Tanner Springs Park

TannerSprings

Photo courtesy of jeveleth on flickr

Wetlands in the Pearl? Whaaat? Yes, it’s true! In fact, what is now known as the Pearl District used to be a wetland and lake, and it is no accident that things have come full circle as the park was designed in 2005 to pay homage to the area’s past. Restful, reflective, serene . . . when you hear these words used to describe the space it makes sense that it would also be called “The Pearl’s Library.” And what a library — a resident heron, turtles, and other creatures inhabit the unique ecosystem complete with tall native grasses, salvaged mature trees, and babbling brooks. As you you look up and see the attractive high rises in the streets surrounding it, you realize more than ever that this is truly what nature in the city is all about.

Jamison Square

JamisonFountain

Photo courtesy of Lightpattern Productions on flickr

This square could not provide a more different experience than its neighbor Tanner Springs just a few blocks away. Especially popular with children and dubbed “The Pearl’s Playground,” it was the first park to be developed in the neighborhood in 2002 and is a lively area. In the hotter months when the cascading fountain creates an urban beach with shallow tidal pools, you will hear much laughter and see a lot of joyful activity. In typical Portland fashion, art has also been included: sculptures and four artistic totem poles that cover streetcar poles make this an all around great place to spend some time.

The North and South Park Blocks

ParkBlocks

Photo courtesy of Chris Phan on flickr

The Park Blocks are some of the oldest dedicated public spaces in the city, dating back to the 1800s when both areas were residential. The South Park Blocks, encompassing 12 linear blocks, were once surrounded by a fashionable neighborhood inhabited by wealthy owners of grand mansions. They provide a graceful green space in the middle of the Cultural District and are now surrounded by the Portland Art Museum, Oregon Historical Society, Portland Center of Performing Arts, and Portland State University. You can see some great public art including statues of Theodore Roosevelt and Abraham Lincoln as you stroll through them or sit on one of the many benches. The flagship market of the Portland Farmer’s Market occurs year-round at the south end of the blocks on Saturdays in the PSU area, and on Wednesdays another branch of the market takes place at the north end near Shemanski Fountain.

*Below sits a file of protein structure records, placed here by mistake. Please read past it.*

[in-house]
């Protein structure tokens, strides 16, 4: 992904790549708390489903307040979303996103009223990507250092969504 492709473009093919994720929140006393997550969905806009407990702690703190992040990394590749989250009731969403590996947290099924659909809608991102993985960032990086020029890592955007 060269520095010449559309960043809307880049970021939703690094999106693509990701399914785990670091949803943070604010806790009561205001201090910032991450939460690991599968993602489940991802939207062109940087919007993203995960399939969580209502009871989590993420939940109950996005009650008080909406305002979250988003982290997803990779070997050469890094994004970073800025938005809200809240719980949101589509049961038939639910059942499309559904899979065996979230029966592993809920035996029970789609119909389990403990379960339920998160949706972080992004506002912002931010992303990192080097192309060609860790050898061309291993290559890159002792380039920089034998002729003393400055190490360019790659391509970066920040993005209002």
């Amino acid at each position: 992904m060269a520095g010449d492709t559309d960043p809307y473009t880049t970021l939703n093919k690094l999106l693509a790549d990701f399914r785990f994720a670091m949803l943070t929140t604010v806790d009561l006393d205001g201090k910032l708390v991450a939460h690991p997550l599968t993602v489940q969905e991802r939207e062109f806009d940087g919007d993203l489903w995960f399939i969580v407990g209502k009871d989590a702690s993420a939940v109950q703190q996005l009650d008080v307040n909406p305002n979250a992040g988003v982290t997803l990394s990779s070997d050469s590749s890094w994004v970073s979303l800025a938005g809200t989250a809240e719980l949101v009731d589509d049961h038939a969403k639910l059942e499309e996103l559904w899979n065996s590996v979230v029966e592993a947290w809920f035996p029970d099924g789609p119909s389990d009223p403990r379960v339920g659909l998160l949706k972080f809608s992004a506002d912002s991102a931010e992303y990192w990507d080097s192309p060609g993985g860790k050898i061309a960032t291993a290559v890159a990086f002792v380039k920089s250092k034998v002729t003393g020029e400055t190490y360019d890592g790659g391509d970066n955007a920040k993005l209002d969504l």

The North Park Blocks in the Pearl District are smaller at 5 linear blocks, and didn’t quite provide the ritz factor like their southern neighbor did in the past, but contributed something very important to the city: its first official playground! Boys and girls were separated back in 1906 … sounds familiar right? Today when you visit, you’ll enjoy a modern playground as well as a basketball and bocce court. Two sculptures that capture a sense of whimsy also are guaranteed to delight: Dog Bowl by famous Weimaraner dog photographer William Wegman has water bubbling out of it as a nod to our famous Benson Bubblers, and a 12-foot bronze Chinese sculpture of a young elephant on its father’s back is also a popular favorite.

Join our Best of Portland walking tour to learn more interesting facts about Portland and even see some of the parks we talked about in this article! Tours begin indoors under Pioneer Courthouse Square (701 SW 6th Ave) every day of the year. Click here to purchase advanced tickets!


Article by Natasha Kelly